By TOM HARRIS & JAY LEHR
In Thursday’s presidential debate, Democratic nominee Joe Biden said, “global warming is an existential threat to humanity. We have a moral obligation to do with it and we’re told by all the leading scientists of the world we don’t have much time. We’re going to pass the point of no return with the next eight to ten years.”
Sadly, the former vice-president said nothing about the real climate change moral crisis unfolding across the world, one that is occurring right now. Because of unjustified confidence that we can forecast future climate states and even stop them from changing, almost all climate finance is dedicated to mitigation, trying to reverse possible future climate change. Relatively little is spent on the real-world needs of people affected by climate change and extreme weather events in the present.
Humans have always suffered due to climate variability and extreme weather. Consequently, preparing their societies for these inevitable events is one of the most important functions of governments. Societies that did not take sensible preparatory measures are no longer with us—witness the Greenland Viking colonies which were established during the Medieval Warm Period (1100 – 1300 AD) but died out at the start of the Little Ice Age which followed when they failed to adapt to the extreme cold. Even today, indigenous populations in the Arctic and the Sahel region of Africa experience severe hardship due in part to natural climate change.
Yet, we are spending almost twenty-times more trying to stop phenomena that might someday happen than we are on helping real people today. The San Francisco-based Climate Policy Initiative demonstrated in their November 2019 report that, of the average annual global climate finance expenditures of over one-half trillion dollars over the two-year period of 2017/2018, only five percent of it went solely to adaptation. Almost all the rest went to trying to stop climate change that might someday happen.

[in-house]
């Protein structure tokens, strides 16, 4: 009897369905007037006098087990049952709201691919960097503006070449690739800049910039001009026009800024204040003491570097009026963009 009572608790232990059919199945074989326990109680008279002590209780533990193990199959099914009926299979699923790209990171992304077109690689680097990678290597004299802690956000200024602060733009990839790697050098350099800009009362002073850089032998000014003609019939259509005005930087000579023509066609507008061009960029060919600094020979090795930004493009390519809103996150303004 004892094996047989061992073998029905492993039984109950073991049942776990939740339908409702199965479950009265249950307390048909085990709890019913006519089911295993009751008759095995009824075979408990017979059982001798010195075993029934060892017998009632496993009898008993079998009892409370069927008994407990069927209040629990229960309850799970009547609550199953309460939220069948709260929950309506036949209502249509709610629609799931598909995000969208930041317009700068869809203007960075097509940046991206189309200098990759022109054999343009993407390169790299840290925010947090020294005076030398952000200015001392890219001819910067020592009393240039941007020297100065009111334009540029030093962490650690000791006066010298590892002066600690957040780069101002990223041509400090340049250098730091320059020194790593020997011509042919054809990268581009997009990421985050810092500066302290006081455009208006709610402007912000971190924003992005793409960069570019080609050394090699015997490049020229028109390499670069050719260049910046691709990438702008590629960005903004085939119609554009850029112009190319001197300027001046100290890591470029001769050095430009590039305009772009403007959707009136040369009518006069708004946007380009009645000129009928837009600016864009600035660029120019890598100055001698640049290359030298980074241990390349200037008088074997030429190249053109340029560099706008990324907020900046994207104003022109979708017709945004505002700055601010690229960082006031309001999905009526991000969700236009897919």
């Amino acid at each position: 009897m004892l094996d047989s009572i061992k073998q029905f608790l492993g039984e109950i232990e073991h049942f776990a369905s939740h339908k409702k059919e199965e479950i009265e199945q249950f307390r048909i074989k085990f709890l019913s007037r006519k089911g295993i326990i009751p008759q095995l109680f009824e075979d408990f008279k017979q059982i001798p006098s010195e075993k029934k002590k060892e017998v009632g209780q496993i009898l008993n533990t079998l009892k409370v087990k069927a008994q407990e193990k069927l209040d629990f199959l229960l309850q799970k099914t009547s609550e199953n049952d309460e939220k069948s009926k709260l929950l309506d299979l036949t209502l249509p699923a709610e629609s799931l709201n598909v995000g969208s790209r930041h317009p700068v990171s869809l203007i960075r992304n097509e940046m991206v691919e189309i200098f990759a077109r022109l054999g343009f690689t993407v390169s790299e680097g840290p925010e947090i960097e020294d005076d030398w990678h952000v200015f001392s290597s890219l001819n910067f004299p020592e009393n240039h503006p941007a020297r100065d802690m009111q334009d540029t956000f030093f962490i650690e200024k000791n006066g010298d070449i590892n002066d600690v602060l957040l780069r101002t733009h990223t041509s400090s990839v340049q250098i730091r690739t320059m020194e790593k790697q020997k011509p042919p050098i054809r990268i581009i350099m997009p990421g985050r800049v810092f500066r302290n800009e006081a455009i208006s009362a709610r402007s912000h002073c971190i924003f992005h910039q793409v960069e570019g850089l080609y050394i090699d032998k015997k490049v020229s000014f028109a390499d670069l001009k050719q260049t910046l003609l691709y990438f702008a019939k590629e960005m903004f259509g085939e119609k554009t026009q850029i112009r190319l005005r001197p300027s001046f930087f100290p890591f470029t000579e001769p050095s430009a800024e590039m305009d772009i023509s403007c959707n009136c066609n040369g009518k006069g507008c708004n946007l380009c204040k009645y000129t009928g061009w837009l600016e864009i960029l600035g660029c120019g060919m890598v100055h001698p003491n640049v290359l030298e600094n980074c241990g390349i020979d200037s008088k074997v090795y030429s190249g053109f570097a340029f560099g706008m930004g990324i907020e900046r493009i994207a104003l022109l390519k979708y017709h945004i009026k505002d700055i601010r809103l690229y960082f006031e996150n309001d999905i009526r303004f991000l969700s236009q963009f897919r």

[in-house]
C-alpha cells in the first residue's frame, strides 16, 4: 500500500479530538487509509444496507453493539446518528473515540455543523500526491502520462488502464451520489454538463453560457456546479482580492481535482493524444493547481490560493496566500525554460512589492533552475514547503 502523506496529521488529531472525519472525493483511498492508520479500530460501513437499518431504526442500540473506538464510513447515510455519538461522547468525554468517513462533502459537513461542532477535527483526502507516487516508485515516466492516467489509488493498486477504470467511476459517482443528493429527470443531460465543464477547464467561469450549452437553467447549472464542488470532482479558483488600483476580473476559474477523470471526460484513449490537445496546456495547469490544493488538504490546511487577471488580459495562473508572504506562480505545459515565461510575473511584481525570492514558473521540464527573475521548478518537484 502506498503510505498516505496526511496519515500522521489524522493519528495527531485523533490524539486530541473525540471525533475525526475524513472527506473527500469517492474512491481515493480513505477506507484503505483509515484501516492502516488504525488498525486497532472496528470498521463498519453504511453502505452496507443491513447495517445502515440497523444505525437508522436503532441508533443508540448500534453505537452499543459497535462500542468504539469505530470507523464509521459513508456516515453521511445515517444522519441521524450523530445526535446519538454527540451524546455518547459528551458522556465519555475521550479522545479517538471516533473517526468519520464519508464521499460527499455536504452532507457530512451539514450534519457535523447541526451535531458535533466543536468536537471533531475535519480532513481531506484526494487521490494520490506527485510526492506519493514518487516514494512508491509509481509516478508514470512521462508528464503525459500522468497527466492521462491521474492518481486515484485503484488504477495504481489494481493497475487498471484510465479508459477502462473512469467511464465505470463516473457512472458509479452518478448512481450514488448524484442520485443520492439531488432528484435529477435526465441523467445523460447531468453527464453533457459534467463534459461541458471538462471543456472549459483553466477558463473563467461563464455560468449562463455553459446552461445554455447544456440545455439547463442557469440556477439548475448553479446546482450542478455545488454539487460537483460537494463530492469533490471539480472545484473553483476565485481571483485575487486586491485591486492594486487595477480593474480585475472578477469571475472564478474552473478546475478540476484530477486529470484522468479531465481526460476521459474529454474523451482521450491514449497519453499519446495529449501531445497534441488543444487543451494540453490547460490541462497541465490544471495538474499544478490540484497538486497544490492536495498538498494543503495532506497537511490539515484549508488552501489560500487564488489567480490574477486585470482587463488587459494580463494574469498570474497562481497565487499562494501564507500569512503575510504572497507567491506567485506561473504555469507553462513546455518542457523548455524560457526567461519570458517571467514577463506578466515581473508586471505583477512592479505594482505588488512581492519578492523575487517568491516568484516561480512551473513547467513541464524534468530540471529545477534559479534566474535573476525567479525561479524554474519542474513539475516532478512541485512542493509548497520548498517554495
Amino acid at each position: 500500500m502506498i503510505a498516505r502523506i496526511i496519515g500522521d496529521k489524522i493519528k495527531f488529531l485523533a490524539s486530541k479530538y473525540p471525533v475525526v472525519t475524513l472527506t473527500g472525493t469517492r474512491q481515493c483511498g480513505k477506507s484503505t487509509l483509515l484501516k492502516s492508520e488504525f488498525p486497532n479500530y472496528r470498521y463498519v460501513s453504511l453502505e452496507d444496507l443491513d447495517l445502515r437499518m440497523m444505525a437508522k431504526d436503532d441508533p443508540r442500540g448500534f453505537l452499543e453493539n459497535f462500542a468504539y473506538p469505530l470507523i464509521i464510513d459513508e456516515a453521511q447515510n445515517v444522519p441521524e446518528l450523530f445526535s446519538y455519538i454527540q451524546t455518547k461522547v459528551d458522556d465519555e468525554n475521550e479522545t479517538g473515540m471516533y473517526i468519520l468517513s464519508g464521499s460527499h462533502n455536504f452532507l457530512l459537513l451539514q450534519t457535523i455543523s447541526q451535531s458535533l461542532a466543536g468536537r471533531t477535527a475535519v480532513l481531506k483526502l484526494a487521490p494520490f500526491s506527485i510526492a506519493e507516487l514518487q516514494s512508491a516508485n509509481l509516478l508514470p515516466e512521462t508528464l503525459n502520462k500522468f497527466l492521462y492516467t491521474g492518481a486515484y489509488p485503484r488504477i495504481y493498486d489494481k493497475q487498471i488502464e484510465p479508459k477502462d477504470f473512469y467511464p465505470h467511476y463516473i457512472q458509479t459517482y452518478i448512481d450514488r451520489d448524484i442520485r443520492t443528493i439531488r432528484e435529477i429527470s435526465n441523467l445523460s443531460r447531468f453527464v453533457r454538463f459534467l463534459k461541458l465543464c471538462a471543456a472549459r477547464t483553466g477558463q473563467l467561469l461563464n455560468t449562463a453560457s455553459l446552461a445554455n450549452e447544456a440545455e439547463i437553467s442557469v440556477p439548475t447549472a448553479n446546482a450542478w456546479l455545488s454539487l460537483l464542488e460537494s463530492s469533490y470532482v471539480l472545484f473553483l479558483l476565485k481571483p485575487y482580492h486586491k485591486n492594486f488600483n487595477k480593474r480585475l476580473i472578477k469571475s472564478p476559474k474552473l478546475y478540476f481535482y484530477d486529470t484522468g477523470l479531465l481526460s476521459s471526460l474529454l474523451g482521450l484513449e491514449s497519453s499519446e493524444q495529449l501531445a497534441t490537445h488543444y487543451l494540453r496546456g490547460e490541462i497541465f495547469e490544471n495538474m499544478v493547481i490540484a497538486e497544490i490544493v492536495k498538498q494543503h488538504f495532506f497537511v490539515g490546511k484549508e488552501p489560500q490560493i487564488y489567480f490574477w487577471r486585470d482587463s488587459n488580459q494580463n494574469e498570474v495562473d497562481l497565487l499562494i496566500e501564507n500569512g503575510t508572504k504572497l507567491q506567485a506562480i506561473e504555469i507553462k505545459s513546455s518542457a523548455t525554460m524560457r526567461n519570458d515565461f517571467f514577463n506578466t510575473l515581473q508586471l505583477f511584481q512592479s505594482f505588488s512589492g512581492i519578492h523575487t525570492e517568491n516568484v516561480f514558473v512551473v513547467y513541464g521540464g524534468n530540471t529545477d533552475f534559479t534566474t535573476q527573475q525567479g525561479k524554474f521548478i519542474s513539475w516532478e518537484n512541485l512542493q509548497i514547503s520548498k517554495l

This is immoral, effectively valuing the lives of people yet to be born who may someday be affected by climate change more than those in need today. It is also in direct contradiction to the approach agreed to in Copenhagen where participants at the 2009 United Nations climate conference committed to a 50-50 funding split between adaptation and mitigation.
A good example of sensible adaptation is burying cables underground. The New York Times published a letter to the editor from a Manhattan-based lawyer who explained that, even in the middle of Hurricane Sandy, he had uninterrupted Internet, telephone and electric power because all of his cables were buried underground.
Another example for the U.S. Gulf States to follow comes from India. Unlike in America where people engage in “horizonal evacuation,” trying to drive away from hurricanes before being stuck in huge traffic jams, Indians all along the Bay of Bengal coast (where most of their tropical cyclones hit) need only walk a half-kilometer or less to engage in “vertical evacuation.” Built at one-kilometer intervals all along the coast are multi-story storm shelters designed to house hundreds of people for days at a time above the waves.
Other sensible adaptation measures would include reinforcing buildings and strengthening public infrastructure by building levees and upgrading our irrigation systems where needed, not to mention relocating populations living on flood plains or at risk from tornadoes and hurricanes.
But the sort of boots-on-the-ground approach needed for many adaptation projects is not particularly glamorous for politicians and activists intent on “saving the planet.” Adaptation projects are also generally less profitable for multinational corporations and do not prop up multi-million-dollar computerized climate research efforts. In addition, they do nothing to further government or U.N. control of the economy, a goal of many players in the climate debate.
Adaptation takes leadership and hard, grinding work to make happen. There is nothing sexy about it. But it is something successful societies have always had to do. Mr. Biden should have said exactly that.
Tom Harris is Executive Director of the Ottawa, Canada-based International Climate Science Coalition. Dr. Jay Lehr is Senior Policy Advisor to ICSC.